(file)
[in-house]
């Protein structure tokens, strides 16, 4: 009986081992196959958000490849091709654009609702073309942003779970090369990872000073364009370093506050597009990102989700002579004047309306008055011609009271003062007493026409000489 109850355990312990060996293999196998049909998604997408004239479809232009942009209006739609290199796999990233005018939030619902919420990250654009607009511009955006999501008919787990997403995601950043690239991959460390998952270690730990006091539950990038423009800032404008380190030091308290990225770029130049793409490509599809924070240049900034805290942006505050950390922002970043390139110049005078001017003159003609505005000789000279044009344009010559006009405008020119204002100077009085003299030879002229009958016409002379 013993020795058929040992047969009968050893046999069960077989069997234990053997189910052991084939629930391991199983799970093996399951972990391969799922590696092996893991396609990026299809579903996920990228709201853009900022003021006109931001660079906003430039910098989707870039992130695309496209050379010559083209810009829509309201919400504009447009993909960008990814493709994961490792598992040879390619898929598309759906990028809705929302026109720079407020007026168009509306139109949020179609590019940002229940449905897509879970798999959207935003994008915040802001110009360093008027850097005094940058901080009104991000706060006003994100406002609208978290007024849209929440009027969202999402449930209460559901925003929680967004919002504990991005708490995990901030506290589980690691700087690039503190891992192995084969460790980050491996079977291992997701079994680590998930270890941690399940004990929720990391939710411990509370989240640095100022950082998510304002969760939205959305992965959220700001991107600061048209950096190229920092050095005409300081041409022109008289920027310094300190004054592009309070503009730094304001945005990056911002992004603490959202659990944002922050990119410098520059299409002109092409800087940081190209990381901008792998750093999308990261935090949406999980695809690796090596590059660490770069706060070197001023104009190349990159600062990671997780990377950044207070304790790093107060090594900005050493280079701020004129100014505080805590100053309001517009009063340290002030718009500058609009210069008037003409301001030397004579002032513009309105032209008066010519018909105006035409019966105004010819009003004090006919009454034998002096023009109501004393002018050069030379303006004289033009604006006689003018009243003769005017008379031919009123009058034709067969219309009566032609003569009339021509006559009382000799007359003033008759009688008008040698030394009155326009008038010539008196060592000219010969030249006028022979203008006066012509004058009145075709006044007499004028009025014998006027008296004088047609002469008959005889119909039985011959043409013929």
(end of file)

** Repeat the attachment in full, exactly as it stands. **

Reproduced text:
[in-house]
């Protein structure tokens, strides 16, 4: 009986081992196959958000490849091709654009609702073309942003779970090369990872000073364009370093506050597009990102989700002579004047309306008055011609009271003062007493026409000489 109850355990312990060996293999196998049909998604997408004239479809232009942009209006739609290199796999990233005018939030619902919420990250654009607009511009955006999501008919787990997403995601950043690239991959460390998952270690730990006091539950990038423009800032404008380190030091308290990225770029130049793409490509599809924070240049900034805290942006505050950390922002970043390139110049005078001017003159003609505005000789000279044009344009010559006009405008020119204002100077009085003299030879002229009958016409002379 013993020795058929040992047969009968050893046999069960077989069997234990053997189910052991084939629930391991199983799970093996399951972990391969799922590696092996893991396609990026299809579903996920990228709201853009900022003021006109931001660079906003430039910098989707870039992130695309496209050379010559083209810009829509309201919400504009447009993909960008990814493709994961490792598992040879390619898929598309759906990028809705929302026109720079407020007026168009509306139109949020179609590019940002229940449905897509879970798999959207935003994008915040802001110009360093008027850097005094940058901080009104991000706060006003994100406002609208978290007024849209929440009027969202999402449930209460559901925003929680967004919002504990991005708490995990901030506290589980690691700087690039503190891992192995084969460790980050491996079977291992997701079994680590998930270890941690399940004990929720990391939710411990509370989240640095100022950082998510304002969760939205959305992965959220700001991107600061048209950096190229920092050095005409300081041409022109008289920027310094300190004054592009309070503009730094304001945005990056911002992004603490959202659990944002922050990119410098520059299409002109092409800087940081190209990381901008792998750093999308990261935090949406999980695809690796090596590059660490770069706060070197001023104009190349990159600062990671997780990377950044207070304790790093107060090594900005050493280079701020004129100014505080805590100053309001517009009063340290002030718009500058609009210069008037003409301001030397004579002032513009309105032209008066010519018909105006035409019966105004010819009003004090006919009454034998002096023009109501004393002018050069030379303006004289033009604006006689003018009243003769005017008379031919009123009058034709067969219309009566032609003569009339021509006559009382000799007359003033008759009688008008040698030394009155326009008038010539008196060592000219010969030249006028022979203008006066012509004058009145075709006044007499004028009025014998006027008296004088047609002469008959005889119909039985011959043409013929």